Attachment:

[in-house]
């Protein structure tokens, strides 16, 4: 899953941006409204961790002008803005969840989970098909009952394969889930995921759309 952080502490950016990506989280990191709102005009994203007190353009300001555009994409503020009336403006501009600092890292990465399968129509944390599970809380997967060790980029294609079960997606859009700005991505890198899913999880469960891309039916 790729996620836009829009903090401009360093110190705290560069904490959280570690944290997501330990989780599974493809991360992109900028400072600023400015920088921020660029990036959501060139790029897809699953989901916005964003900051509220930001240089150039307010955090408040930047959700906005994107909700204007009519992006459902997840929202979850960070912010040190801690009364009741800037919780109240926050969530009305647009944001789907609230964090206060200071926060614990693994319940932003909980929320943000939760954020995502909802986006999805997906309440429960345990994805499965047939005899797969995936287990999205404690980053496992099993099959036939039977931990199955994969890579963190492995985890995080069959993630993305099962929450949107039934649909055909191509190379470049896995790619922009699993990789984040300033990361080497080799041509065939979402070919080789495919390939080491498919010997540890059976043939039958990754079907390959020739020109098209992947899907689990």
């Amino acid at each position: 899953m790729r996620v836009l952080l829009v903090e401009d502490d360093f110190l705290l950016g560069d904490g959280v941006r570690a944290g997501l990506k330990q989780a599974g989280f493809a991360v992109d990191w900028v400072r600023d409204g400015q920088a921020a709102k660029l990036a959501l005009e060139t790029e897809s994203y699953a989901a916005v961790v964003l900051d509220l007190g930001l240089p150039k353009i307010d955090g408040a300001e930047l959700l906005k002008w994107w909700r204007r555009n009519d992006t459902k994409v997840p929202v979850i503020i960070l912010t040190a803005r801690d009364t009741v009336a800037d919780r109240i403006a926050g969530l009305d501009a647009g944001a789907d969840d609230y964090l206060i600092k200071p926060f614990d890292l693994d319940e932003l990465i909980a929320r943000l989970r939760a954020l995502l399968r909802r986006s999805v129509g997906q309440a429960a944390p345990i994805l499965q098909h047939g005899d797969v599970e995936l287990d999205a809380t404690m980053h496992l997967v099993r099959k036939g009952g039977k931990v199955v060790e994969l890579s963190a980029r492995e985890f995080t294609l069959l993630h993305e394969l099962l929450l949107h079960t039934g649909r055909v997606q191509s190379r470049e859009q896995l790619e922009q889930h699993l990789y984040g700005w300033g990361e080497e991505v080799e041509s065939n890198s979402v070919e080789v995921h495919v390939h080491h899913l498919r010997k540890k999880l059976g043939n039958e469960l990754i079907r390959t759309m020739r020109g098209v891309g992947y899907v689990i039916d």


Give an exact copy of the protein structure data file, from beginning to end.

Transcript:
[in-house]
């Protein structure tokens, strides 16, 4: 899953941006409204961790002008803005969840989970098909009952394969889930995921759309 952080502490950016990506989280990191709102005009994203007190353009300001555009994409503020009336403006501009600092890292990465399968129509944390599970809380997967060790980029294609079960997606859009700005991505890198899913999880469960891309039916 790729996620836009829009903090401009360093110190705290560069904490959280570690944290997501330990989780599974493809991360992109900028400072600023400015920088921020660029990036959501060139790029897809699953989901916005964003900051509220930001240089150039307010955090408040930047959700906005994107909700204007009519992006459902997840929202979850960070912010040190801690009364009741800037919780109240926050969530009305647009944001789907609230964090206060200071926060614990693994319940932003909980929320943000939760954020995502909802986006999805997906309440429960345990994805499965047939005899797969995936287990999205404690980053496992099993099959036939039977931990199955994969890579963190492995985890995080069959993630993305099962929450949107039934649909055909191509190379470049896995790619922009699993990789984040300033990361080497080799041509065939979402070919080789495919390939080491498919010997540890059976043939039958990754079907390959020739020109098209992947899907689990």
């Amino acid at each position: 899953m790729r996620v836009l952080l829009v903090e401009d502490d360093f110190l705290l950016g560069d904490g959280v941006r570690a944290g997501l990506k330990q989780a599974g989280f493809a991360v992109d990191w900028v400072r600023d409204g400015q920088a921020a709102k660029l990036a959501l005009e060139t790029e897809s994203y699953a989901a916005v961790v964003l900051d509220l007190g930001l240089p150039k353009i307010d955090g408040a300001e930047l959700l906005k002008w994107w909700r204007r555009n009519d992006t459902k994409v997840p929202v979850i503020i960070l912010t040190a803005r801690d009364t009741v009336a800037d919780r109240i403006a926050g969530l009305d501009a647009g944001a789907d969840d609230y964090l206060i600092k200071p926060f614990d890292l693994d319940e932003l990465i909980a929320r943000l989970r939760a954020l995502l399968r909802r986006s999805v129509g997906q309440a429960a944390p345990i994805l499965q098909h047939g005899d797969v599970e995936l287990d999205a809380t404690m980053h496992l997967v099993r099959k036939g009952g039977k931990v199955v060790e994969l890579s963190a980029r492995e985890f995080t294609l069959l993630h993305e394969l099962l929450l949107h079960t039934g649909r055909v997606q191509s190379r470049e859009q896995l790619e922009q889930h699993l990789y984040g700005w300033g990361e080497e991505v080799e041509s065939n890198s979402v070919e080789v995921h495919v390939h080491h899913l498919r010997k540890k999880l059976g043939n039958e469960l990754i079907r390959t759309m020739r020109g098209v891309g992947y899907v689990i039916d």